Much like a fire needs oxygen to feed the flames, crisis needs constant attention to sustain it. When a crisis explodes, the media keeps it on the radar constantly; as more comments come in from various players, the flames leap higher and readers’ interest intensifies. When the media approaches you during a crisis, keep communications lines open, but beware of the following tricks:
1. Dead Air Time Trick: Your interaction is being recorded for broadcast. You have deftly parried some questions and the interviewer realizes he’s getting nowhere. Suddenly, there’s absolute silence after the last question. As the seconds tick by and the interviewer looks at you questioningly, the silence seems disconcerting. Without realizing it’s a deliberate ploy, you feel obliged to say something beyond the crisis messaging. As you elaborate on the last reply, you may unwittingly state facts that were embargoed.
2. Play Off the Players: In this scenario, the journalist will attempt to pit one stakeholder against the other. For instance, he could say: “But your joint venture partner insinuated that the crisis originated from comments made by your company. What’s your response to his charge?” Ignore the bait. Simply assert: “I don’t believe our JV partner could have said that.”
3. No Response Received: The journalist may call at odd hours and then claim there was no response from your side, despite repeated requests. This stratagem can be used particularly if your company goes incommunicado during crisis. So make it clear that your lines are always open for queries and communications—but that your company reserves the right to respond only after all the issues have been scrutinized.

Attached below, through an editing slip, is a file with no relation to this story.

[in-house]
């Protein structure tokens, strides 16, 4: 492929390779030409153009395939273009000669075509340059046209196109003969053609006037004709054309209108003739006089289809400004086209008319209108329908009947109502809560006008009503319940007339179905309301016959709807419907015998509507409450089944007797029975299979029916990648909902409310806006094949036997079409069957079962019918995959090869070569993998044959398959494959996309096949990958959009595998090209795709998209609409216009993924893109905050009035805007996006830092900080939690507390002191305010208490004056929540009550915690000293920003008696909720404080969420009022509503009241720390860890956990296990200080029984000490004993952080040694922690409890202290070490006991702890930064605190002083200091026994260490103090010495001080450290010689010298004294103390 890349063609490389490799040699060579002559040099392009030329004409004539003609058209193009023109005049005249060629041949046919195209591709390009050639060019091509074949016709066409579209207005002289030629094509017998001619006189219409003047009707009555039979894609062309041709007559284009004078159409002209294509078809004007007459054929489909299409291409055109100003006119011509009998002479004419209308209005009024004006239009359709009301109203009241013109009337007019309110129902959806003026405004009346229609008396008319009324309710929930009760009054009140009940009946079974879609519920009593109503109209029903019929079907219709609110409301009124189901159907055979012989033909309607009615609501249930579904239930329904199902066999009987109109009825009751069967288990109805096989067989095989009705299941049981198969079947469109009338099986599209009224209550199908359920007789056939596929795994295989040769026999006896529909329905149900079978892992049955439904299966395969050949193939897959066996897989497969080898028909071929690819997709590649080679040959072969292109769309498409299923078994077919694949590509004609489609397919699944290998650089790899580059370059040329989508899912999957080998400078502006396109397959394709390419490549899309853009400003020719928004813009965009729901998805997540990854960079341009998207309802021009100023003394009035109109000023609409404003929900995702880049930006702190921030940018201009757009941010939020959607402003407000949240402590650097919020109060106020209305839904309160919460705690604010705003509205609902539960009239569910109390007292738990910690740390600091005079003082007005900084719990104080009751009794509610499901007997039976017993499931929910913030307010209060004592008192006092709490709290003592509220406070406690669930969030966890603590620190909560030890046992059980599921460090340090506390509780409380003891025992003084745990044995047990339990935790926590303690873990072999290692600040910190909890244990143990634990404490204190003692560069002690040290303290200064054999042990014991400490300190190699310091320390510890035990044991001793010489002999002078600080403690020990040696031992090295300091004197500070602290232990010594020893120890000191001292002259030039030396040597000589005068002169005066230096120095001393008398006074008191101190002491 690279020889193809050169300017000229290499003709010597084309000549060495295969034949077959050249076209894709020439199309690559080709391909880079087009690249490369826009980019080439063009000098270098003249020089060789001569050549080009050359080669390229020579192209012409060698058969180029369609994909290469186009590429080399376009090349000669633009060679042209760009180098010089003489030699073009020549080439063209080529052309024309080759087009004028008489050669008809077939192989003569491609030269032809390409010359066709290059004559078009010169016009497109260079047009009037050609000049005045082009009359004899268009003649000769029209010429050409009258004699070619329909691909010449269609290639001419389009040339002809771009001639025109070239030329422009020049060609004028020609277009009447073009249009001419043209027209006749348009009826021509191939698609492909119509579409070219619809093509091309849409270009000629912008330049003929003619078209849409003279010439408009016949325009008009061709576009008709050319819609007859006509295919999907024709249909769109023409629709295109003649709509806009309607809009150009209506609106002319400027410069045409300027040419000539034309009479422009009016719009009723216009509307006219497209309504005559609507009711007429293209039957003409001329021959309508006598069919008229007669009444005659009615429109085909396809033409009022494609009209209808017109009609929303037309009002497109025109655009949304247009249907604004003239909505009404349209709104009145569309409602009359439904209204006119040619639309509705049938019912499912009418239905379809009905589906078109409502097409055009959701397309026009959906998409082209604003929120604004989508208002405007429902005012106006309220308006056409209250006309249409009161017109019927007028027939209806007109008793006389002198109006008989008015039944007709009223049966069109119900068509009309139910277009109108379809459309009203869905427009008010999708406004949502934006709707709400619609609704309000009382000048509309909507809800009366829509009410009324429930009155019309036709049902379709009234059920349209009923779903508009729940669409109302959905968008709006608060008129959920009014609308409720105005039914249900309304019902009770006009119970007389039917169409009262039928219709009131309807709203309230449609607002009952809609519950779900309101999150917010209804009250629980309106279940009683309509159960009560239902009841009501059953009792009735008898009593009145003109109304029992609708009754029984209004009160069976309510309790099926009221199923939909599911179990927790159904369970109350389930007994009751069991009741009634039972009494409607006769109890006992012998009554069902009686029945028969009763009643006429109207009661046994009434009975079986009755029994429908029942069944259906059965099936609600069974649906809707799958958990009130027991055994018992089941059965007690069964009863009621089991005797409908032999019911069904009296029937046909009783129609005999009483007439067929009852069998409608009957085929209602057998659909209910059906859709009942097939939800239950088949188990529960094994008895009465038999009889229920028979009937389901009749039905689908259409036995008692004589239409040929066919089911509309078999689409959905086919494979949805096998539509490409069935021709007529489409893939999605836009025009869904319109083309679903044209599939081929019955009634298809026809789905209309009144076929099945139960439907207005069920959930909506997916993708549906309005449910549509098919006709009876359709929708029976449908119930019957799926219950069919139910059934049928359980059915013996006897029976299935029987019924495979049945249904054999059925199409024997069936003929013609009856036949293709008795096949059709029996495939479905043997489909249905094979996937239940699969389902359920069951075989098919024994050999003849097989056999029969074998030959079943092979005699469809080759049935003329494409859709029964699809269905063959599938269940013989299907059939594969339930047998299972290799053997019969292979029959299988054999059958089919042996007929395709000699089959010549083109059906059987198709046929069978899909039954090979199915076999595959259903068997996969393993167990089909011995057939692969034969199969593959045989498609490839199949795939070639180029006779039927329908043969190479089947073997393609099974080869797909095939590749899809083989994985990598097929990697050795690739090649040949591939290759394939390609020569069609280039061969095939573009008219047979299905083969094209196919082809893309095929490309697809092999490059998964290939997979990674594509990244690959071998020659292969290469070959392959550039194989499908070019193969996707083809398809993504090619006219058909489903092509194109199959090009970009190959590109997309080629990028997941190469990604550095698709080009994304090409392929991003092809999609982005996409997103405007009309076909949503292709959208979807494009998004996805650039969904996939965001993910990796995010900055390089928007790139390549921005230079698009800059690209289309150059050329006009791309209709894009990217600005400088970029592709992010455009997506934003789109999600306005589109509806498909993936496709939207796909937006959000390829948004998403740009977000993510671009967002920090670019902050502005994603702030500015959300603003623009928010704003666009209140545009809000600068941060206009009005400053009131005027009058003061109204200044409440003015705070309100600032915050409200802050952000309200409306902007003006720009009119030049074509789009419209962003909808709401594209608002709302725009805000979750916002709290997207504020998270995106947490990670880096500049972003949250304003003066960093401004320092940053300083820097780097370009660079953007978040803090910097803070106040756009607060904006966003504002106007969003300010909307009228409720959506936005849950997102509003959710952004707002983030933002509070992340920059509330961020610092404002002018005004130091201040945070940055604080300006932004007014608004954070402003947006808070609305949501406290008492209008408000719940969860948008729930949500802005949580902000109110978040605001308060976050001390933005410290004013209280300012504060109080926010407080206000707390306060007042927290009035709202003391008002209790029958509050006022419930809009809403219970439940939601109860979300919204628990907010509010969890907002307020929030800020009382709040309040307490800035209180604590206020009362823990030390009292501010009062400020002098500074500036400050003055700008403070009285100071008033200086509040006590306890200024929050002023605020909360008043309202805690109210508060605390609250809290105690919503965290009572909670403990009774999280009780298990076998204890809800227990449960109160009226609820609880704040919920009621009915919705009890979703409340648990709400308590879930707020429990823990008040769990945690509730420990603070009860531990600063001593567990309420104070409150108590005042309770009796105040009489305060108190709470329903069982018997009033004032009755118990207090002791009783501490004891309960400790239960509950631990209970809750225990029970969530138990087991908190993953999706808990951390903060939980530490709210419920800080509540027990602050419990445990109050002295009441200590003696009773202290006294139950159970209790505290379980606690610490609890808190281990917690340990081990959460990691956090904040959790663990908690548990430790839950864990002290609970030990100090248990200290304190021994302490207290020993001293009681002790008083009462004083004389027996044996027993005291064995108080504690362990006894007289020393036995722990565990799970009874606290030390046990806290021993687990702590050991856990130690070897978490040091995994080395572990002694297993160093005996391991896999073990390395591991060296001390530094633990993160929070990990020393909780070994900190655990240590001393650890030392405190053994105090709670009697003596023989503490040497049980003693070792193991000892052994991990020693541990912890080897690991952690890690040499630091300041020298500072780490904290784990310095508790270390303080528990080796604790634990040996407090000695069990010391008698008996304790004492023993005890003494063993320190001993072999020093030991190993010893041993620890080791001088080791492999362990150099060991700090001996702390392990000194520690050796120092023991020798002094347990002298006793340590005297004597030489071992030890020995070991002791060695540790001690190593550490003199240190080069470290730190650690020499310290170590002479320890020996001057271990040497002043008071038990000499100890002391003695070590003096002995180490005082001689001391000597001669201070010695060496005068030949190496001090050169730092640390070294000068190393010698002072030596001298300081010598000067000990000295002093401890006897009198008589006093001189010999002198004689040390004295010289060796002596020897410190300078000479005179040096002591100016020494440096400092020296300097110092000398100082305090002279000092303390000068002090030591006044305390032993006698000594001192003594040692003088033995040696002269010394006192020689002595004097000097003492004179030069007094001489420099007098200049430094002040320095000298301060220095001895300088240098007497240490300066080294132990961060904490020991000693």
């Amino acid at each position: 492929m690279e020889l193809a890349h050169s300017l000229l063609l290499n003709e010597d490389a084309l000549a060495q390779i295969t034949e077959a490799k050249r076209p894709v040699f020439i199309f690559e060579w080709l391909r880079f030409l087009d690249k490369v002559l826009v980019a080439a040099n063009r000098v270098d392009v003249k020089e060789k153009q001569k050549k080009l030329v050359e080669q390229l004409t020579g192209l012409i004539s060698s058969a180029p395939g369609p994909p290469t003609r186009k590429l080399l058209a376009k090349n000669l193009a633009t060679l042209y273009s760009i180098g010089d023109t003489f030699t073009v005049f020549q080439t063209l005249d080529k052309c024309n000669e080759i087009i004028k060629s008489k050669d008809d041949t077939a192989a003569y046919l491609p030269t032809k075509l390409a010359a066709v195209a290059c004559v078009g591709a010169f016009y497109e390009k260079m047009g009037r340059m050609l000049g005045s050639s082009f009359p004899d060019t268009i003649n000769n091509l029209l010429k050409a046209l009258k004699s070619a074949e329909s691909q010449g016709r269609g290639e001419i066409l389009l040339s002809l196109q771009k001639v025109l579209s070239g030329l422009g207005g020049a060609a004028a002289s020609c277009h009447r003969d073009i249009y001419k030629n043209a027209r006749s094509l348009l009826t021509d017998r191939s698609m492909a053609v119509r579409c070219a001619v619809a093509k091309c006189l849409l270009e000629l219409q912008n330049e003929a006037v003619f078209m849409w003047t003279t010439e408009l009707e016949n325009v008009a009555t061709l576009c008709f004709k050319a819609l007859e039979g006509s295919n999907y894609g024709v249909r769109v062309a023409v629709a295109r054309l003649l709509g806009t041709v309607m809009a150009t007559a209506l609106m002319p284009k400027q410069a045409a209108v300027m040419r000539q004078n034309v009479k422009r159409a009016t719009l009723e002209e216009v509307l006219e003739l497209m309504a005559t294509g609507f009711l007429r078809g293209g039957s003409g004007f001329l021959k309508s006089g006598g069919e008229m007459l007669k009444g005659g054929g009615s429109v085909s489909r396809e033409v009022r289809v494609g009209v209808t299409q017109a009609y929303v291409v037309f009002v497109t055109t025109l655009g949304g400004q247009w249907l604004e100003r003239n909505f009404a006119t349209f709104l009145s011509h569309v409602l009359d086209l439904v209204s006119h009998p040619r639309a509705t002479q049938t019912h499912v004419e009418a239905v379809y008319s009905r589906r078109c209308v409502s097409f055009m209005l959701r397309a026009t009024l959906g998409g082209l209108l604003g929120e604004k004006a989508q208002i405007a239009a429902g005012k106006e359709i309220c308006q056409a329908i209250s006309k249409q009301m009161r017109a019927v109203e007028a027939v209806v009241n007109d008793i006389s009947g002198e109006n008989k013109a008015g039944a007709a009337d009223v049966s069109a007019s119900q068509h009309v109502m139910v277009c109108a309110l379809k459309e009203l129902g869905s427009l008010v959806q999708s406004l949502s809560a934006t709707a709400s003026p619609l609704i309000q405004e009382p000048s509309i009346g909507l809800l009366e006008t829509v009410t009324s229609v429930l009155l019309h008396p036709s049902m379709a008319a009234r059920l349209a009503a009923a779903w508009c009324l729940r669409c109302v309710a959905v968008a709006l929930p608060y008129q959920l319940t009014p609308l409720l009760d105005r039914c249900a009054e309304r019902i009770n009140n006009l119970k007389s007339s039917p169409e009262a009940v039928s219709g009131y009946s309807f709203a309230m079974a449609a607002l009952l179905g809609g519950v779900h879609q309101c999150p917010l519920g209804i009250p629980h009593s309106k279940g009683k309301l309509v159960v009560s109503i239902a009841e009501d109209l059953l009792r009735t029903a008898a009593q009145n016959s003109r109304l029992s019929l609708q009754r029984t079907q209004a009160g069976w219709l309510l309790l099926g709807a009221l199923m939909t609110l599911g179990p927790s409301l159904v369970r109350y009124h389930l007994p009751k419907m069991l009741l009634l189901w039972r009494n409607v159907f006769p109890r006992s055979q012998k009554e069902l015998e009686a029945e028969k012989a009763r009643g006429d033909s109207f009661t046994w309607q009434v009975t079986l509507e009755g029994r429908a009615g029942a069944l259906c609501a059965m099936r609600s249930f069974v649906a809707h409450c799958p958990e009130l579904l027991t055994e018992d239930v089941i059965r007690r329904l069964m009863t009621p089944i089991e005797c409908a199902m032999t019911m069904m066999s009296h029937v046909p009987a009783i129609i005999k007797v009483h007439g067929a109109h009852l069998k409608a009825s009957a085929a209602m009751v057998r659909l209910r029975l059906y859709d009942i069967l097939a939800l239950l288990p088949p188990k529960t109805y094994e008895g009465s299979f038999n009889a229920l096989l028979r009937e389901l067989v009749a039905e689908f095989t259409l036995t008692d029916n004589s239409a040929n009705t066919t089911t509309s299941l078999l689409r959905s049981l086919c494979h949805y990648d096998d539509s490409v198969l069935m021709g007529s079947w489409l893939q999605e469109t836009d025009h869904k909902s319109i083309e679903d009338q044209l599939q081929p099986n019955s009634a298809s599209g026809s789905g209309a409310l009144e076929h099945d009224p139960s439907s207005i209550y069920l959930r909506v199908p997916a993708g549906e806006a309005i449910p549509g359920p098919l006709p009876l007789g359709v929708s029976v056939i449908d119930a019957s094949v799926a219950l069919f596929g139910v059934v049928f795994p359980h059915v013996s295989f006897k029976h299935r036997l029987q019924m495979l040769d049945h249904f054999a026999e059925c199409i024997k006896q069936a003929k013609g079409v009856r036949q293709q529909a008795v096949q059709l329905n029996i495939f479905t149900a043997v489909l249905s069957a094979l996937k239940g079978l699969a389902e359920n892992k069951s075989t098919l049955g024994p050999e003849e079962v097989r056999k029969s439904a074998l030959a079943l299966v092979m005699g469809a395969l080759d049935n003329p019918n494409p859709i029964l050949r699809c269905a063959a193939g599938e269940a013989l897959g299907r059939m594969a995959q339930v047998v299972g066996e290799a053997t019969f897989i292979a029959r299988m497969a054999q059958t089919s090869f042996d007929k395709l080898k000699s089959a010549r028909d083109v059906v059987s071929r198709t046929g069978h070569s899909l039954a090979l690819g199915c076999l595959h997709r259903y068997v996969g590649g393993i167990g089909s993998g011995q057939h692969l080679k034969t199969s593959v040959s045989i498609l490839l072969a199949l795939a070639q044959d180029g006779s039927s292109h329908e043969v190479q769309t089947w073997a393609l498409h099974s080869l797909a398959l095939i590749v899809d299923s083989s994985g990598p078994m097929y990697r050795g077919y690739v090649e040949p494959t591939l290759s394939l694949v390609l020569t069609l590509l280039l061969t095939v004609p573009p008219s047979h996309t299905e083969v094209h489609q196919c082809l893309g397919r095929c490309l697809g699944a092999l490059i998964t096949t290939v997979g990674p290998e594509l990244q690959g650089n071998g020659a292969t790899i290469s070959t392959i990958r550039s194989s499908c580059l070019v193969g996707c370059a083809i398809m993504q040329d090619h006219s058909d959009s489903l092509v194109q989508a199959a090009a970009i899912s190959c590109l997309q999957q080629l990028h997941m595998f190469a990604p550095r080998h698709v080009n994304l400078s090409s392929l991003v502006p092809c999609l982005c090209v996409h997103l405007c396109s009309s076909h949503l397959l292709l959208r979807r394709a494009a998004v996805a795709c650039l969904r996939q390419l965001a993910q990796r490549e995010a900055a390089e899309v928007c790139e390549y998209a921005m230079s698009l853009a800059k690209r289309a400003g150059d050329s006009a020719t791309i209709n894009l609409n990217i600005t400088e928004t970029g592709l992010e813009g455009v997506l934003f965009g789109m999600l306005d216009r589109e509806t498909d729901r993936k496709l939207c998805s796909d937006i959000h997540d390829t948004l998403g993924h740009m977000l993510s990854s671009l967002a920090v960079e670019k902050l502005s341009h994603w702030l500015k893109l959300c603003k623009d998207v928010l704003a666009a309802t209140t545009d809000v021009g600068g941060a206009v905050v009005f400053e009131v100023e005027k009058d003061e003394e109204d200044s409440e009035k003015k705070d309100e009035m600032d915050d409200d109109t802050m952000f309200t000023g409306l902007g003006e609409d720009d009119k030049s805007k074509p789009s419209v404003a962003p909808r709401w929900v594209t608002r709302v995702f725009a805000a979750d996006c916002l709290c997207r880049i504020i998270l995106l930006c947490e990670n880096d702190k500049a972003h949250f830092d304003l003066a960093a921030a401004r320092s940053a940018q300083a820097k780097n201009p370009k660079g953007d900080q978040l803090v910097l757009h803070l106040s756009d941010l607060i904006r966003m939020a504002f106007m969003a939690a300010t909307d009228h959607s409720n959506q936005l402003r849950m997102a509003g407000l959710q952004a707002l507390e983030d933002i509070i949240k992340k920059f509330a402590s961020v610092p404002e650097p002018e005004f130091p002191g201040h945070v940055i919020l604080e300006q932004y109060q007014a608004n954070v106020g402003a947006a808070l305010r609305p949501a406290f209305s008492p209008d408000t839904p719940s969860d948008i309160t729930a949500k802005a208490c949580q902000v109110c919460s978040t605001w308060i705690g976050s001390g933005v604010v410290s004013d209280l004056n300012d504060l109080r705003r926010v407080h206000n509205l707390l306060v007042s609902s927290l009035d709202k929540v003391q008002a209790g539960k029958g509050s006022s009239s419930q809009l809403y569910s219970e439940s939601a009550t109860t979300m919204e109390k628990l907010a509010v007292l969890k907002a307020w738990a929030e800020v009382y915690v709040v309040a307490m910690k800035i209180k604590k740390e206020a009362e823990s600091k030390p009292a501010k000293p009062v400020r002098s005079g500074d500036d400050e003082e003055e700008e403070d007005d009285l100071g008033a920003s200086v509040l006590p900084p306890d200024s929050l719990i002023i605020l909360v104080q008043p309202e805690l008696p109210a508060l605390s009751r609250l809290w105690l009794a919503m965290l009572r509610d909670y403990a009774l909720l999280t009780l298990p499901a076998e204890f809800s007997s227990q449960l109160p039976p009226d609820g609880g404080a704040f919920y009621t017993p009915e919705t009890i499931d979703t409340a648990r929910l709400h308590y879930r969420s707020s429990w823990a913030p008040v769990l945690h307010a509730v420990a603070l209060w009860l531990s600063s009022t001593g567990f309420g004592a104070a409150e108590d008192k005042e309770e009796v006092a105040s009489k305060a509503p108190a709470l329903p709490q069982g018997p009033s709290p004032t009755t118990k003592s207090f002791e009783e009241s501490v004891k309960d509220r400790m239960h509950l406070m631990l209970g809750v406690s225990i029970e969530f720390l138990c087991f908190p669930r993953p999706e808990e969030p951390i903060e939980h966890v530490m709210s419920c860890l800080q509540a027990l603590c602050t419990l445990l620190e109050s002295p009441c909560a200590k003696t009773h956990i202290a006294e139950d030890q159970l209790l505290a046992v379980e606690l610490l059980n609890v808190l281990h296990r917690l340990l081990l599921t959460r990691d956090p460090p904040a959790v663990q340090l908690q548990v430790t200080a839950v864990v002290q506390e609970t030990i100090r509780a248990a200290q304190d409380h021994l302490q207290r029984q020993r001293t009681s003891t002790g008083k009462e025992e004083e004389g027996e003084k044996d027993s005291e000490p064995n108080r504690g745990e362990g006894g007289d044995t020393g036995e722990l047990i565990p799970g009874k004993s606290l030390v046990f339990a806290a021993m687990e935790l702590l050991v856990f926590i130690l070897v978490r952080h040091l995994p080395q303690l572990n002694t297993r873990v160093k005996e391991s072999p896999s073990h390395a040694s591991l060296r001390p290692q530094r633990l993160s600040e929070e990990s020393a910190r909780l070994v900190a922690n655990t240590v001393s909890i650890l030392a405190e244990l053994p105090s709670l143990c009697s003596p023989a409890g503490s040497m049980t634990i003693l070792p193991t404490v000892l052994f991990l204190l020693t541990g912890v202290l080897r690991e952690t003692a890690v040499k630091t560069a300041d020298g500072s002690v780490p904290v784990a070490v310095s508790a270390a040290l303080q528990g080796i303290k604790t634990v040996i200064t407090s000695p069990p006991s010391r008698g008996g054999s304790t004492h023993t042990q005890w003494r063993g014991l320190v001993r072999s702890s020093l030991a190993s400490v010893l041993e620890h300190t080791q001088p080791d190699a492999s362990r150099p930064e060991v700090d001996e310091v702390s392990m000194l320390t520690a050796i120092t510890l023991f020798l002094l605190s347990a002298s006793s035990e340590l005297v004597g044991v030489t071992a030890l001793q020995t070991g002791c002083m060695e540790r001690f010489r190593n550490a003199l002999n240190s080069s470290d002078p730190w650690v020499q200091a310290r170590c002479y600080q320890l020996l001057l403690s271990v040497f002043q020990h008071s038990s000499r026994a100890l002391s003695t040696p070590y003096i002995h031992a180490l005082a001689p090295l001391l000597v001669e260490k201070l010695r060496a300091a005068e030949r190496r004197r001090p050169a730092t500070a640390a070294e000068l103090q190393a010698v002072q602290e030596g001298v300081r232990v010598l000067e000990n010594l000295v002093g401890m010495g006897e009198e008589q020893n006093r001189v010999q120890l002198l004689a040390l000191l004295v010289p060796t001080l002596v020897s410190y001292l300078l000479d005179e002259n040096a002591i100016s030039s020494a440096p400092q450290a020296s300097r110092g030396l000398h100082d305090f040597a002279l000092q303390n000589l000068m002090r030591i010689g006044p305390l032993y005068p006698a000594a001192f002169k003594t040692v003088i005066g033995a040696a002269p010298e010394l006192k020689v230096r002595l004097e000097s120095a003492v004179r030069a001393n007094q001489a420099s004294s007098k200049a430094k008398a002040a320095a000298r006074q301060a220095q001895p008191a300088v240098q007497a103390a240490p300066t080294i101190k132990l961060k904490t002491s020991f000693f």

4. Off the Record: You are friendly with the journalist interviewing you. Perhaps you have shared many drinks together. As the interaction ends, he seemingly switches off the video recorder and says: “OK, buddy, let’s just discuss this off the record.” Never fall for this trick. For journalists, nothing is “off the record.” Many exposés have happened because things were supposedly “off the record.” Once you leak classified information, you can be sure this material will soon be in the public domain.
Aman Gupta is founder and CEO of Imprimis PR, a healthcare and pharmaceutical PR company in India, where he leads 80 PR professionals.
This article was adapted from PR News’ Crisis Management Guidebook, Volume 5. This and other guidebooks can be ordered at the PR News Press online store.